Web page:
Meanwhile, another message arrived while I was contemplating that last one:

I just noticed my mail messages on Orkut; I don’t get here often but they may have to change. Anyway, I like your effort and it makes me realize that a sociologist type of thinker could look at absolutely anything and find a topic worthy of research. I don’t have plans to blog this particular sociology-of-the-Web topic now, but I’ll keep it in mind; often I find novel ways to work in topics.

and then

I added a link, at But don’t expect a torrent of traffic all of a sudden or anything from my humble blog.

But of all the messages I’ve seen, perhaps the most amusing is that someone else has also sent out a “friends of friends message”:

In the spirit of Dave Taylor’s recent request for links and visits to his site,, I’m taking this chance to point you — all of you — to my web log,

What I find the most interesting about this entire experiment is that in a new social venue there aren’t any established norms for behavior so any behavior at all is quickly judged as acceptable or not acceptable by the community. But here we see a complete lack of consensus. Also worth noting is that not one of these messages came from a “friend” — they all came from “friends of friends” — and that about a half-dozen long-lost friends have shown up and requested a connection subsequent to my original message being sent.

And yes, I know spam. My inbox overflows with spam from fictitious people and bogus companies. Hundreds of messages a day pour in. But I have a pretty typical sense of what is and isn’t unsolicited commercial email and while a chance to increase my anatomy or opportunity to refinance my house clearly crosses the line when it’s in my inbox, does the same offer from someone I know, or a friend of one of my pals similarly violate behavorial mores?

For that matter – and thanks to my pal Jodie – another question arises: if you don’t want to expand your horizons to receive communications of whatever sort from your “friends of friends”, why would you join a network like Orkut in the first place?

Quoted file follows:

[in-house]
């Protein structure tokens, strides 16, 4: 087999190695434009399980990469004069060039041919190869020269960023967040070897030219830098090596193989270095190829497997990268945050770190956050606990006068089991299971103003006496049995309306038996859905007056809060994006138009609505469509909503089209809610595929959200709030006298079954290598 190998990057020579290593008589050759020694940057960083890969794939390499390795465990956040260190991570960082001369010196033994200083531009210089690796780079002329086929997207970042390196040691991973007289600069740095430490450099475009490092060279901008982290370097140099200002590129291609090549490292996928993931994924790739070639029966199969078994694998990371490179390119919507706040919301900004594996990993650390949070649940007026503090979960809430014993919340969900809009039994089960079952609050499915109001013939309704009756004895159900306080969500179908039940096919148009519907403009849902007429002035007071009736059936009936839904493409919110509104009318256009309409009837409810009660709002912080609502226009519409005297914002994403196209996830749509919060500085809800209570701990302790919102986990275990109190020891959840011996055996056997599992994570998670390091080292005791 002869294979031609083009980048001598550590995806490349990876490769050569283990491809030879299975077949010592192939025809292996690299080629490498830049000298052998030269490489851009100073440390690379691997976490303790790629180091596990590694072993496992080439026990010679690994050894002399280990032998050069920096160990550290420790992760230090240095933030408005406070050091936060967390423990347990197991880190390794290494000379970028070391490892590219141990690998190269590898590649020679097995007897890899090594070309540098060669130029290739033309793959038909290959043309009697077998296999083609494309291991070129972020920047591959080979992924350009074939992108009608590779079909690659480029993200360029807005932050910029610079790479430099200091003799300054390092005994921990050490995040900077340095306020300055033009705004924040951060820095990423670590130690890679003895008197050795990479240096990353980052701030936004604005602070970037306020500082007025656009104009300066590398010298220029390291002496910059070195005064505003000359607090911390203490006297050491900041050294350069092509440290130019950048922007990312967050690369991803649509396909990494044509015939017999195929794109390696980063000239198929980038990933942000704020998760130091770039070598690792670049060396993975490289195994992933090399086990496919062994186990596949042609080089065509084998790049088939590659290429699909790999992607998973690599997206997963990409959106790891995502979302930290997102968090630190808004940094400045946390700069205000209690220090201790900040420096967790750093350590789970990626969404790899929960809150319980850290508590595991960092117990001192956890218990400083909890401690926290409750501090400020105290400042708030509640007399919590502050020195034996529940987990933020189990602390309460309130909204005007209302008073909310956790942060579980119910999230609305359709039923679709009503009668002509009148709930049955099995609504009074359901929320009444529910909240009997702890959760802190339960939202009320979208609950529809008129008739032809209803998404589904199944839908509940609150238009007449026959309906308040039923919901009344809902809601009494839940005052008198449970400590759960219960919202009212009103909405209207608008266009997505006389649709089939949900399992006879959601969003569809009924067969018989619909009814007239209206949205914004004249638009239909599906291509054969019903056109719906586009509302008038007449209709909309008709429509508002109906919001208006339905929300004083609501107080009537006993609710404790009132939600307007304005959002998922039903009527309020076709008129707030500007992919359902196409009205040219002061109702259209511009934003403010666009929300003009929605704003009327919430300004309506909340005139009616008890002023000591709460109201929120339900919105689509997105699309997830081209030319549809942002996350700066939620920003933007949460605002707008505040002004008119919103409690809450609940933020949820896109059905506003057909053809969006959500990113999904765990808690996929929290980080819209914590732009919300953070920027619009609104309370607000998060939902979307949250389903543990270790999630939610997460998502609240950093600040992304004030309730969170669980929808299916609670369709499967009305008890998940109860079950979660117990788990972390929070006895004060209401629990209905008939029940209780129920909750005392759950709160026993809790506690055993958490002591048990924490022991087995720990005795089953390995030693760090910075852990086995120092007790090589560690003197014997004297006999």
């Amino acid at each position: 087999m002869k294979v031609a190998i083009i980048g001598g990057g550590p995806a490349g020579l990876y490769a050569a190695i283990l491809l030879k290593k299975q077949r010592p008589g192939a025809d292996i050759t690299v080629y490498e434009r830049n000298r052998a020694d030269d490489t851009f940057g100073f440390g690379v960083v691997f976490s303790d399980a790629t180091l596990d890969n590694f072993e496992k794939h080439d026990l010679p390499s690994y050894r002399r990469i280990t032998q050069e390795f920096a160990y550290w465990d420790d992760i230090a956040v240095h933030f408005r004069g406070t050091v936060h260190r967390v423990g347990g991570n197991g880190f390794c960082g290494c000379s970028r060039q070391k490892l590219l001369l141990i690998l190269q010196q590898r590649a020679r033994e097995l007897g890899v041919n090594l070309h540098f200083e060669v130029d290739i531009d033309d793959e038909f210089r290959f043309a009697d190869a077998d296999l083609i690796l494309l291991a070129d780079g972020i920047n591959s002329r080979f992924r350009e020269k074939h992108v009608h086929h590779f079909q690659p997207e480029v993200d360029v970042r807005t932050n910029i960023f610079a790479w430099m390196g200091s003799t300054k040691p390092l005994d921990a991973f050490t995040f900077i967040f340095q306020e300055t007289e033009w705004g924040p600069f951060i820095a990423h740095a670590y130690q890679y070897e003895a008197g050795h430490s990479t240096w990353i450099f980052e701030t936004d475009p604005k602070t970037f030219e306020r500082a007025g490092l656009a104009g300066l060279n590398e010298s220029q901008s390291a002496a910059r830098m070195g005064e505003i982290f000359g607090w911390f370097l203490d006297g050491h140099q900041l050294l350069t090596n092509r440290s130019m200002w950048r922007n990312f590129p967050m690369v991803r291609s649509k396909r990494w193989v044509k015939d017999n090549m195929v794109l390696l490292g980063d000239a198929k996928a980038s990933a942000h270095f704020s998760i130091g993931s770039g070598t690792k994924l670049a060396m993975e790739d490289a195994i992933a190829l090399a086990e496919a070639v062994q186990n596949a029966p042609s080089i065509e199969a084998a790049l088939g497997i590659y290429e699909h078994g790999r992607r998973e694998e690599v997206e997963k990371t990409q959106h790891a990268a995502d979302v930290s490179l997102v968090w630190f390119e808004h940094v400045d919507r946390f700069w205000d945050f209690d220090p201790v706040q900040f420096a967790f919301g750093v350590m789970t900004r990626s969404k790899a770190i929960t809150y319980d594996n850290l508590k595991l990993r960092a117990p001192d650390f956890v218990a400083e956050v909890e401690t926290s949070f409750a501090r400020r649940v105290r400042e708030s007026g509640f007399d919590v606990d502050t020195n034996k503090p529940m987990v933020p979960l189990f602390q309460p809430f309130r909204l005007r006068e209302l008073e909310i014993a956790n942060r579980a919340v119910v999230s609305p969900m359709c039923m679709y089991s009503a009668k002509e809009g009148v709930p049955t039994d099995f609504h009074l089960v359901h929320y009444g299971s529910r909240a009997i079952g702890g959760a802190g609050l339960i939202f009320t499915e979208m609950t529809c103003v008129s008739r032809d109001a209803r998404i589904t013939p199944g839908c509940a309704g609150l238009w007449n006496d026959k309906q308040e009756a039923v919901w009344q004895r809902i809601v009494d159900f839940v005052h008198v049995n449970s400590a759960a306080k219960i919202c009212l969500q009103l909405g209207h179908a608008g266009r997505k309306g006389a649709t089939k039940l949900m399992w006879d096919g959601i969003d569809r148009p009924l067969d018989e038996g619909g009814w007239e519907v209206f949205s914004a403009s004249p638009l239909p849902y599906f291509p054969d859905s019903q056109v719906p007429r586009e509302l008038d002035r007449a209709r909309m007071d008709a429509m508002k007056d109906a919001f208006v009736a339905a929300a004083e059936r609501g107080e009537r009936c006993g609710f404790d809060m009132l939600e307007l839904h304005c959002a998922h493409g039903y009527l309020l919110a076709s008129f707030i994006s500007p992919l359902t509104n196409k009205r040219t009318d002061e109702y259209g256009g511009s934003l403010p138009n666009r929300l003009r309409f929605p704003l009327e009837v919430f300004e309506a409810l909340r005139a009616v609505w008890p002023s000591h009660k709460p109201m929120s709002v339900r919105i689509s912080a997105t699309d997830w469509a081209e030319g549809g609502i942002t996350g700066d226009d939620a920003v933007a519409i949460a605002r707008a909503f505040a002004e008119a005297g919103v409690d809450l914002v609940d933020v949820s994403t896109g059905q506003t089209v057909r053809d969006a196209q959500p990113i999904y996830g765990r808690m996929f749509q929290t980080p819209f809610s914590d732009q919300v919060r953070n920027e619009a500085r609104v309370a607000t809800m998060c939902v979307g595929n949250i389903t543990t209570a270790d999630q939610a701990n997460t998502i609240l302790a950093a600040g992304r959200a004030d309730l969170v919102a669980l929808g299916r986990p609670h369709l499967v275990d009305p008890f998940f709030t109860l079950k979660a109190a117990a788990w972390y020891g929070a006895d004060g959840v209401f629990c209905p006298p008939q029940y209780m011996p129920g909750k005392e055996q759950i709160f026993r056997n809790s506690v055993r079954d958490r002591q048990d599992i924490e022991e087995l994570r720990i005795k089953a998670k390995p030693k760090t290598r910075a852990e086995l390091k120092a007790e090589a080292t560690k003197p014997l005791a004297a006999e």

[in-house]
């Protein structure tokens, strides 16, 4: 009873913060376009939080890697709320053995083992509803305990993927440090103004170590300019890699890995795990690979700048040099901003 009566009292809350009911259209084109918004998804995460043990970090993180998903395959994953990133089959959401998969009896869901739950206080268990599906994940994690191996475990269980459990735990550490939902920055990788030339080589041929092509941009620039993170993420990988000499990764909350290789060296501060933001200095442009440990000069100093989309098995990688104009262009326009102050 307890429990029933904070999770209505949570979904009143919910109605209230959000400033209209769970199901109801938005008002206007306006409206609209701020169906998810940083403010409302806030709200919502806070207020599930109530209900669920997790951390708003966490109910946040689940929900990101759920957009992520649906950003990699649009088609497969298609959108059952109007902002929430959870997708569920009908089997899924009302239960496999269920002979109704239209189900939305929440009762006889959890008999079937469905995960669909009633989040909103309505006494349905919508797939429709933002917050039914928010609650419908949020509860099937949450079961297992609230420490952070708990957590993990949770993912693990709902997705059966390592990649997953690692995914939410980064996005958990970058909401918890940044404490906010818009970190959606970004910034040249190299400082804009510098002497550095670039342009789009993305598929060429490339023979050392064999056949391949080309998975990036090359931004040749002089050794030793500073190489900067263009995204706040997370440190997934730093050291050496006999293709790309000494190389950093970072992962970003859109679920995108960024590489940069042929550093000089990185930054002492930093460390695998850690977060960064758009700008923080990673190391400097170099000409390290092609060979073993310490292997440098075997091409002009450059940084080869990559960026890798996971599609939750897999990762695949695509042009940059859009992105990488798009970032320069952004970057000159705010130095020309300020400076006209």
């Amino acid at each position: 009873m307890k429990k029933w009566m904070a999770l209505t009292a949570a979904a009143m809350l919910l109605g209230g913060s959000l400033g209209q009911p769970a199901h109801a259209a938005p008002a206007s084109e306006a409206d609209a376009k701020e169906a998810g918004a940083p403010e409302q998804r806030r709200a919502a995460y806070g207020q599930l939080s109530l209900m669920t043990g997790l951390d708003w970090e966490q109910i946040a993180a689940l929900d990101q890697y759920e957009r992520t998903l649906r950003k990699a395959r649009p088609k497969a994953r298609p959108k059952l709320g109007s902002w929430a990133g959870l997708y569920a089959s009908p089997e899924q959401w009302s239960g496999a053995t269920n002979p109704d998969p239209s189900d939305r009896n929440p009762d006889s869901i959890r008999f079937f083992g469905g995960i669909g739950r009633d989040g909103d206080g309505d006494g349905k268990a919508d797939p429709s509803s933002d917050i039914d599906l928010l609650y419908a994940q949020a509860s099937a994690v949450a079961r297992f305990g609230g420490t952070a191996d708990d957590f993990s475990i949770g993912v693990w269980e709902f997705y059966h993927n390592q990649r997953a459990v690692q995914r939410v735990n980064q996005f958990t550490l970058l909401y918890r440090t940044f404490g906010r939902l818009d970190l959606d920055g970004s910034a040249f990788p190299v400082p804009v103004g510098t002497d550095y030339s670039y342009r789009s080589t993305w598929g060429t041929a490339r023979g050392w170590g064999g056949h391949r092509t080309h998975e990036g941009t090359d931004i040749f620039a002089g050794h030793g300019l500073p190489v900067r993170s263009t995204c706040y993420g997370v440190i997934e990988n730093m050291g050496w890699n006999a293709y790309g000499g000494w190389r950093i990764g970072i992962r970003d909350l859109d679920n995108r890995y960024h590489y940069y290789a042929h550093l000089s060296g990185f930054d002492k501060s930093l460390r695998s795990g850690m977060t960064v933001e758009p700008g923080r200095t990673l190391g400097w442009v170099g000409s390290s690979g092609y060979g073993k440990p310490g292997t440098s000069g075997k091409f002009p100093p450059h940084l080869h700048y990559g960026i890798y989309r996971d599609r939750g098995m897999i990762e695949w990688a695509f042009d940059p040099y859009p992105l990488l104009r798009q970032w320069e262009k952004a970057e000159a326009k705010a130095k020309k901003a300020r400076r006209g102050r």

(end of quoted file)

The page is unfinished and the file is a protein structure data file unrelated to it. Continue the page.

I’d be very interested in your reaction, dear reader, to this entire experiment and the resultant communications!

3 comments on “The “Friends of Friends” experiment on Orkut

  1. And another message just arrived:
    “Looks good to me, and I’d be happy to link to it. Please submit this to my webmaster resources directory at”
    I’ve also received private communication from at least one other Orkut member who is similarly baffled by what is or isn’t an appropriate use of the “friends of friends” capability: she sent out an offer of free publicity for some potential partners and received ten queries of interest and two accusations of spam.

  2. Your comments on getting replies not from friends but from “friends of friends” is interesting. Ties in with the findings of Mark Granovetter in his paper, “The Strength of Weak Ties” (weak ties = friends of friends, strong ties = friends) which suggests that when it comes to finding a job, getting news, launching a restaurant, or spreading the latest fad, our weak social ties are more important than our cherished strong friendships. (Quote from ‘Linked’ by Albert-Laszlo Barabasi).
    The thinking runs that your good friends are bad for spreading news because they form a tight cluster where everybody knows everybody else. Your friends of friends however are members of clusters that you have no contact with and therefore they’re great for spreading news.

  3. Very interesting, Ken. I think you’re correct. I’ve been thinking a lot about these networks and I surmise that my ‘friends of friends’ who are, if you will, ‘friends waiting to be met’ are good connections, but there are also friends of friends who are definitely not sympatico. Which is why each of us has our own – hopefully unique – social circle. Modeling that with a simple computer program is perhaps not as easy as these sites suggest…